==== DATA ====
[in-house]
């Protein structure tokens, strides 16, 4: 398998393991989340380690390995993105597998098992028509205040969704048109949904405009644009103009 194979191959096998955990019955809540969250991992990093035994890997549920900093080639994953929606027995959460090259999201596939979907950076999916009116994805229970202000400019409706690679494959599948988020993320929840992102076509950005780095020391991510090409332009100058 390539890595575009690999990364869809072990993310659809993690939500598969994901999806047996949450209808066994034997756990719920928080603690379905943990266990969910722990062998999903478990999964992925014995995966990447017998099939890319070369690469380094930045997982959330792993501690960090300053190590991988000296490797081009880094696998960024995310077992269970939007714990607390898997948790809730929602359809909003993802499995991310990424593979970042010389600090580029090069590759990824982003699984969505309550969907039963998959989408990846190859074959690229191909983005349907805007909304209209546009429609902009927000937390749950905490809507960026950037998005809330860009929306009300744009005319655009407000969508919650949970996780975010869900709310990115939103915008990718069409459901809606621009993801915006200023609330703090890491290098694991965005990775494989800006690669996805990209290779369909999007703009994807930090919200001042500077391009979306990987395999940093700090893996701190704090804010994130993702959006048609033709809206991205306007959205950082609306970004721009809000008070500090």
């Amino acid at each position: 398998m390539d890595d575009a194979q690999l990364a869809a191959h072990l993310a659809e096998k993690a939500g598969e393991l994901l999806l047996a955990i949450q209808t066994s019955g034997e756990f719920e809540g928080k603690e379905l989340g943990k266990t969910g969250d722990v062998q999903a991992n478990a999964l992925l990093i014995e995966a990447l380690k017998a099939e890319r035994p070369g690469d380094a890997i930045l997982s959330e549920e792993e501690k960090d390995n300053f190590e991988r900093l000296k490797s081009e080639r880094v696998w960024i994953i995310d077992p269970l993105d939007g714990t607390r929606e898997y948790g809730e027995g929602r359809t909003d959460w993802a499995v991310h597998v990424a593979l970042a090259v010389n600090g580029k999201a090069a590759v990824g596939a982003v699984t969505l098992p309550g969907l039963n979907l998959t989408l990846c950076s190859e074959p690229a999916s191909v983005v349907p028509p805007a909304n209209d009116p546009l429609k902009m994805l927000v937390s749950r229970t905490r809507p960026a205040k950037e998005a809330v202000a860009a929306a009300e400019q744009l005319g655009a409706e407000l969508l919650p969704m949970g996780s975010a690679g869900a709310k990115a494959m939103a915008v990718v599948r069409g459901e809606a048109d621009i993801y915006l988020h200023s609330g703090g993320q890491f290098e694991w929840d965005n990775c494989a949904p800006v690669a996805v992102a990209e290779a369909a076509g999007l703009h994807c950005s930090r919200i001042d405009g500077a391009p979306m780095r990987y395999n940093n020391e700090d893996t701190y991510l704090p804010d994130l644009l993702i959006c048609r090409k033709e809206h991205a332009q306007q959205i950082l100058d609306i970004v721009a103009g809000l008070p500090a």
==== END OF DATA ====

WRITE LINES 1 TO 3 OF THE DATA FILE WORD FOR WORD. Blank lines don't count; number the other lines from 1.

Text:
[in-house]
């Protein structure tokens, strides 16, 4: 398998393991989340380690390995993105597998098992028509205040969704048109949904405009644009103009 194979191959096998955990019955809540969250991992990093035994890997549920900093080639994953929606027995959460090259999201596939979907950076999916009116994805229970202000400019409706690679494959599948988020993320929840992102076509950005780095020391991510090409332009100058 390539890595575009690999990364869809072990993310659809993690939500598969994901999806047996949450209808066994034997756990719920928080603690379905943990266990969910722990062998999903478990999964992925014995995966990447017998099939890319070369690469380094930045997982959330792993501690960090300053190590991988000296490797081009880094696998960024995310077992269970939007714990607390898997948790809730929602359809909003993802499995991310990424593979970042010389600090580029090069590759990824982003699984969505309550969907039963998959989408990846190859074959690229191909983005349907805007909304209209546009429609902009927000937390749950905490809507960026950037998005809330860009929306009300744009005319655009407000969508919650949970996780975010869900709310990115939103915008990718069409459901809606621009993801915006200023609330703090890491290098694991965005990775494989800006690669996805990209290779369909999007703009994807930090919200001042500077391009979306990987395999940093700090893996701190704090804010994130993702959006048609033709809206991205306007959205950082609306970004721009809000008070500090």
């Amino acid at each position: 398998m390539d890595d575009a194979q690999l990364a869809a191959h072990l993310a659809e096998k993690a939500g598969e393991l994901l999806l047996a955990i949450q209808t066994s019955g034997e756990f719920e809540g928080k603690e379905l989340g943990k266990t969910g969250d722990v062998q999903a991992n478990a999964l992925l990093i014995e995966a990447l380690k017998a099939e890319r035994p070369g690469d380094a890997i930045l997982s959330e549920e792993e501690k960090d390995n300053f190590e991988r900093l000296k490797s081009e080639r880094v696998w960024i994953i995310d077992p269970l993105d939007g714990t607390r929606e898997y948790g809730e027995g929602r359809t909003d959460w993802a499995v991310h597998v990424a593979l970042a090259v010389n600090g580029k999201a090069a590759v990824g596939a982003v699984t969505l098992p309550g969907l039963n979907l998959t989408l990846c950076s190859e074959p690229a999916s191909v983005v349907p028509p805007a909304n209209d009116p546009l429609k902009m994805l927000v937390s749950r229970t905490r809507p960026a205040k950037e998005a809330v202000a860009a929306a009300e400019q744009l005319g655009a409706e407000l969508l919650p969704m949970g996780s975010a690679g869900a709310k990115a494959m939103a915008v990718v599948r069409g459901e809606a048109d621009i993801y915006l988020h200023s609330g703090g993320q890491f290098e694991w929840d965005n990775c494989a949904p800006v690669a996805v992102a990209e290779a369909a076509g999007l703009h994807c950005s930090r919200i001042d405009g500077a391009p979306m780095r990987y395999n940093n020391e700090d893996t701190y991510l704090p804010d994130l644009l993702i959006c048609r090409k033709e809206h991205a332009q306007q959205i950082l100058d609306i970004v721009a103009g809000l008070p500090a």